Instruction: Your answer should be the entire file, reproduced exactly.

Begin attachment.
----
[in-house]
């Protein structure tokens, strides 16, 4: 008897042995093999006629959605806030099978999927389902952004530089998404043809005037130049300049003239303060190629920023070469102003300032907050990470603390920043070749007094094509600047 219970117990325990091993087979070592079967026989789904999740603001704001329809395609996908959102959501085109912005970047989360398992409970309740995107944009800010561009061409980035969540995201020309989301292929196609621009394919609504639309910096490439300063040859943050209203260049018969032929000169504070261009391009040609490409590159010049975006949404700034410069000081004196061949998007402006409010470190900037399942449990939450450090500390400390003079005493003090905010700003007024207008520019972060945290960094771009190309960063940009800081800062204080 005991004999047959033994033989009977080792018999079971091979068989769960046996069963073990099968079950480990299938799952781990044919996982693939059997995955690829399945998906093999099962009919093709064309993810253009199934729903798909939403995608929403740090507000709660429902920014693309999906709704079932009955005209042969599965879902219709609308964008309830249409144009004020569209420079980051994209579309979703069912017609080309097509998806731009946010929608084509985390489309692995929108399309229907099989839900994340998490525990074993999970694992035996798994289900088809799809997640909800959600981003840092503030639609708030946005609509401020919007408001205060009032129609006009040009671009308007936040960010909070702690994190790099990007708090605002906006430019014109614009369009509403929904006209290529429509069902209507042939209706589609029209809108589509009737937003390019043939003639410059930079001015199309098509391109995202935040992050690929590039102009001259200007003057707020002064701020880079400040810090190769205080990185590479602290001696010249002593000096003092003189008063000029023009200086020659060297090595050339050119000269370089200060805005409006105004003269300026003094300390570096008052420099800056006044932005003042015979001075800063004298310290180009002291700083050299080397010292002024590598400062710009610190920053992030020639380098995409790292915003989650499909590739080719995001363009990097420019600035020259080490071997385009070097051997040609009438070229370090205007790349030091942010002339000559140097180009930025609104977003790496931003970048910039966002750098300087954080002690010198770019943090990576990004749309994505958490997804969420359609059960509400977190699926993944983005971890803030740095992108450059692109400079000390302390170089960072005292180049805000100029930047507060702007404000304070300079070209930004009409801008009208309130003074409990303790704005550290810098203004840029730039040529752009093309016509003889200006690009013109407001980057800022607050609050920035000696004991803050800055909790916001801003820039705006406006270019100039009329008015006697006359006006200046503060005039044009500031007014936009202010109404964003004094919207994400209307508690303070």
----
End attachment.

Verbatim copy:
[in-house]
């Protein structure tokens, strides 16, 4: 008897042995093999006629959605806030099978999927389902952004530089998404043809005037130049300049003239303060190629920023070469102003300032907050990470603390920043070749007094094509600047 219970117990325990091993087979070592079967026989789904999740603001704001329809395609996908959102959501085109912005970047989360398992409970309740995107944009800010561009061409980035969540995201020309989301292929196609621009394919609504639309910096490439300063040859943050209203260049018969032929000169504070261009391009040609490409590159010049975006949404700034410069000081004196061949998007402006409010470190900037399942449990939450450090500390400390003079005493003090905010700003007024207008520019972060945290960094771009190309960063940009800081800062204080 005991004999047959033994033989009977080792018999079971091979068989769960046996069963073990099968079950480990299938799952781990044919996982693939059997995955690829399945998906093999099962009919093709064309993810253009199934729903798909939403995608929403740090507000709660429902920014693309999906709704079932009955005209042969599965879902219709609308964008309830249409144009004020569209420079980051994209579309979703069912017609080309097509998806731009946010929608084509985390489309692995929108399309229907099989839900994340998490525990074993999970694992035996798994289900088809799809997640909800959600981003840092503030639609708030946005609509401020919007408001205060009032129609006009040009671009308007936040960010909070702690994190790099990007708090605002906006430019014109614009369009509403929904006209290529429509069902209507042939209706589609029209809108589509009737937003390019043939003639410059930079001015199309098509391109995202935040992050690929590039102009001259200007003057707020002064701020880079400040810090190769205080990185590479602290001696010249002593000096003092003189008063000029023009200086020659060297090595050339050119000269370089200060805005409006105004003269300026003094300390570096008052420099800056006044932005003042015979001075800063004298310290180009002291700083050299080397010292002024590598400062710009610190920053992030020639380098995409790292915003989650499909590739080719995001363009990097420019600035020259080490071997385009070097051997040609009438070229370090205007790349030091942010002339000559140097180009930025609104977003790496931003970048910039966002750098300087954080002690010198770019943090990576990004749309994505958490997804969420359609059960509400977190699926993944983005971890803030740095992108450059692109400079000390302390170089960072005292180049805000100029930047507060702007404000304070300079070209930004009409801008009208309130003074409990303790704005550290810098203004840029730039040529752009093309016509003889200006690009013109407001980057800022607050609050920035000696004991803050800055909790916001801003820039705006406006270019100039009329008015006697006359006006200046503060005039044009500031007014936009202010109404964003004094919207994400209307508690303070």